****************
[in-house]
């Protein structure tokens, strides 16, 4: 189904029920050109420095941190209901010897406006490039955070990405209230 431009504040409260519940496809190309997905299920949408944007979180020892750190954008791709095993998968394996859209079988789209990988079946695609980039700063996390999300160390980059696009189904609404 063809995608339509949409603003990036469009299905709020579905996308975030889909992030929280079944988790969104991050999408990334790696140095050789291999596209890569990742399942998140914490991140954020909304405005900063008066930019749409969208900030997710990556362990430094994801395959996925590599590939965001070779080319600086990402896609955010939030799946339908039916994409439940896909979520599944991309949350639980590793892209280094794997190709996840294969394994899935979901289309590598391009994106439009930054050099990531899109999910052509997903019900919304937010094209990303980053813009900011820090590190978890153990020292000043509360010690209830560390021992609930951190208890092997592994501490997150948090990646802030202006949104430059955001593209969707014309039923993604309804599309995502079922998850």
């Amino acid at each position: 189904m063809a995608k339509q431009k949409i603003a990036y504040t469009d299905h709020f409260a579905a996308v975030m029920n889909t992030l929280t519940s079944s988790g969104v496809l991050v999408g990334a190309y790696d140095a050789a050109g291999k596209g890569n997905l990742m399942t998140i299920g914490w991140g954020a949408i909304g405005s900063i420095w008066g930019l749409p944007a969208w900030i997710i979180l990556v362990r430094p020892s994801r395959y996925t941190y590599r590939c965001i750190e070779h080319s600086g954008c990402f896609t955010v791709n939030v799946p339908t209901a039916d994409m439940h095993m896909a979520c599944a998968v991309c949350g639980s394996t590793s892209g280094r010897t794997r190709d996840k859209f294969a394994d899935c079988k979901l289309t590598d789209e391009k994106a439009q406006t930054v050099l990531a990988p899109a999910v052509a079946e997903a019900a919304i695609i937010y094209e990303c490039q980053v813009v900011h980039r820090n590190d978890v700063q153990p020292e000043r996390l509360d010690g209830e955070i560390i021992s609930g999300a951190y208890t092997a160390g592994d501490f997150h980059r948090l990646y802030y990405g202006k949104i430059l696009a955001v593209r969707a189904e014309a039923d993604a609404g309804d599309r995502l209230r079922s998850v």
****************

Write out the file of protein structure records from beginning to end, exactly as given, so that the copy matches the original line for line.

[in-house]
């Protein structure tokens, strides 16, 4: 189904029920050109420095941190209901010897406006490039955070990405209230 431009504040409260519940496809190309997905299920949408944007979180020892750190954008791709095993998968394996859209079988789209990988079946695609980039700063996390999300160390980059696009189904609404 063809995608339509949409603003990036469009299905709020579905996308975030889909992030929280079944988790969104991050999408990334790696140095050789291999596209890569990742399942998140914490991140954020909304405005900063008066930019749409969208900030997710990556362990430094994801395959996925590599590939965001070779080319600086990402896609955010939030799946339908039916994409439940896909979520599944991309949350639980590793892209280094794997190709996840294969394994899935979901289309590598391009994106439009930054050099990531899109999910052509997903019900919304937010094209990303980053813009900011820090590190978890153990020292000043509360010690209830560390021992609930951190208890092997592994501490997150948090990646802030202006949104430059955001593209969707014309039923993604309804599309995502079922998850």
């Amino acid at each position: 189904m063809a995608k339509q431009k949409i603003a990036y504040t469009d299905h709020f409260a579905a996308v975030m029920n889909t992030l929280t519940s079944s988790g969104v496809l991050v999408g990334a190309y790696d140095a050789a050109g291999k596209g890569n997905l990742m399942t998140i299920g914490w991140g954020a949408i909304g405005s900063i420095w008066g930019l749409p944007a969208w900030i997710i979180l990556v362990r430094p020892s994801r395959y996925t941190y590599r590939c965001i750190e070779h080319s600086g954008c990402f896609t955010v791709n939030v799946p339908t209901a039916d994409m439940h095993m896909a979520c599944a998968v991309c949350g639980s394996t590793s892209g280094r010897t794997r190709d996840k859209f294969a394994d899935c079988k979901l289309t590598d789209e391009k994106a439009q406006t930054v050099l990531a990988p899109a999910v052509a079946e997903a019900a919304i695609i937010y094209e990303c490039q980053v813009v900011h980039r820090n590190d978890v700063q153990p020292e000043r996390l509360d010690g209830e955070i560390i021992s609930g999300a951190y208890t092997a160390g592994d501490f997150h980059r948090l990646y802030y990405g202006k949104i430059l696009a955001v593209r969707a189904e014309a039923d993604a609404g309804d599309r995502l209230r079922s998850v």